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[P]eople get a clearer glimpse of who you are through the music than through any interview you may do. -- Bono

Listen To Me Now: U2 And Communication

@U2

 

Music communicates messages, and sometimes these messages are about communication. For example, in “The Miracle (Of Joey Ramone),” Bono sings, We have language so we can communicate. Or at least that’s what I always thought he sang, until one day I realized the actual lyric was, We have language so we CAN'T communicate. No doubt I always heard can rather than can’t because of my experience as a professor of communication studies who explores the nature and power of language. After I got over my mild embarrassment for this mistake, the misheard lyric was something of a happy accident, and I began to consider how U2’s music may reflect various communication concepts. I discovered that several songs have references to the very problem I had with “The Miracle (Of Joey Ramone)”: listening.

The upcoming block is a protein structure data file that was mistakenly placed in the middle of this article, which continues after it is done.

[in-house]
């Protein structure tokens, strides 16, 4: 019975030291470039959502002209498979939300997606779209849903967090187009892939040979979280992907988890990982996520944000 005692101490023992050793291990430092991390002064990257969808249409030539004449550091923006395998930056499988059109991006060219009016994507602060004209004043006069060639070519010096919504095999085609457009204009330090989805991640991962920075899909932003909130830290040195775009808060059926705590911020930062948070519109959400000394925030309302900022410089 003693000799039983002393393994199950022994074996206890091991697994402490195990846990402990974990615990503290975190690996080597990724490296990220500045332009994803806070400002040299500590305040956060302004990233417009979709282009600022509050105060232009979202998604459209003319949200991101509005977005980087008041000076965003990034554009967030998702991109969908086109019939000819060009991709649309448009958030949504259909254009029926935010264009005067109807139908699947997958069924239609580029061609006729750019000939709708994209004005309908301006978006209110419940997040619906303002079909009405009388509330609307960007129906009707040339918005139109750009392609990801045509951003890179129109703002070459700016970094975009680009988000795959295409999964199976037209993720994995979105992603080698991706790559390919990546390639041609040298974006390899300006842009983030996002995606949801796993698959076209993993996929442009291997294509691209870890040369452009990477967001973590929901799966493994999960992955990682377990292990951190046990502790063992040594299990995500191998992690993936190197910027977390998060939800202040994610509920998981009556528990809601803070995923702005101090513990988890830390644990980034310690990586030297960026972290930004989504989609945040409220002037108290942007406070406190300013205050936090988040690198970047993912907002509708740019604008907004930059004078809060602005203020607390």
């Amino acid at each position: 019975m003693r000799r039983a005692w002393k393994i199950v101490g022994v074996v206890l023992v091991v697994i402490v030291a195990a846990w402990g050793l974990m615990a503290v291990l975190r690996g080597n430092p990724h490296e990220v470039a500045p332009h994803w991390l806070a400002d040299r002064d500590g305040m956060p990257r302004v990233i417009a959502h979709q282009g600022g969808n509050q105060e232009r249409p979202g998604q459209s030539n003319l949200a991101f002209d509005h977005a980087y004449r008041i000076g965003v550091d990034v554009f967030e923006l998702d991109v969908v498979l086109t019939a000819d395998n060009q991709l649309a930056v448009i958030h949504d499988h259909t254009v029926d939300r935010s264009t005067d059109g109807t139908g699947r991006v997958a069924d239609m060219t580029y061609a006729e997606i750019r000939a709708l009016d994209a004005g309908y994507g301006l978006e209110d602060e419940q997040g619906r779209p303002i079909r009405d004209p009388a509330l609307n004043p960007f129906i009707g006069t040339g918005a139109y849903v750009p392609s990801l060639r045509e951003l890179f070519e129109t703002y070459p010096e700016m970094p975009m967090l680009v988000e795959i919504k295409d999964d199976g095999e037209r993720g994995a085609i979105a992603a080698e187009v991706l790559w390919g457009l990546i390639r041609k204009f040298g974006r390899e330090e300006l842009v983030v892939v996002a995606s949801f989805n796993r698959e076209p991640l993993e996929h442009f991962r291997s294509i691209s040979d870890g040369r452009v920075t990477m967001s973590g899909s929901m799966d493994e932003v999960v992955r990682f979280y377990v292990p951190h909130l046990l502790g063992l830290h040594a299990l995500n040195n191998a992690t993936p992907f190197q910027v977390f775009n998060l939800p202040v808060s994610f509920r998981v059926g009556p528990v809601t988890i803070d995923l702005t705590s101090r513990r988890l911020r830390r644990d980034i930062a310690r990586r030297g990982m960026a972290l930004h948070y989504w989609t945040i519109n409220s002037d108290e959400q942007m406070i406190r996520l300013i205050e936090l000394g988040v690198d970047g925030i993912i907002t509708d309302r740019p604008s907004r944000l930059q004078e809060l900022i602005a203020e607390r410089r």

According to a survey published in the International Journal Of Listening,each day we spend approximately 11 percent of our day writing, 16 percent speaking, 17 percent reading, 28 percent listening to media, and 28 percent listening to others. The fact that we spend the majority of our day listening rather than speaking should tell us something about its importance in communication. However, even though listening consumes the greatest percentage of our daily communication activities, it can also be incredibly difficult. Several factors influence our ability to listen, including: physical and mental distractions, message overload, and sender or message bias. In other words, listening takes a great deal of focus and effort, and we’re not always successful at it despite our best intentions.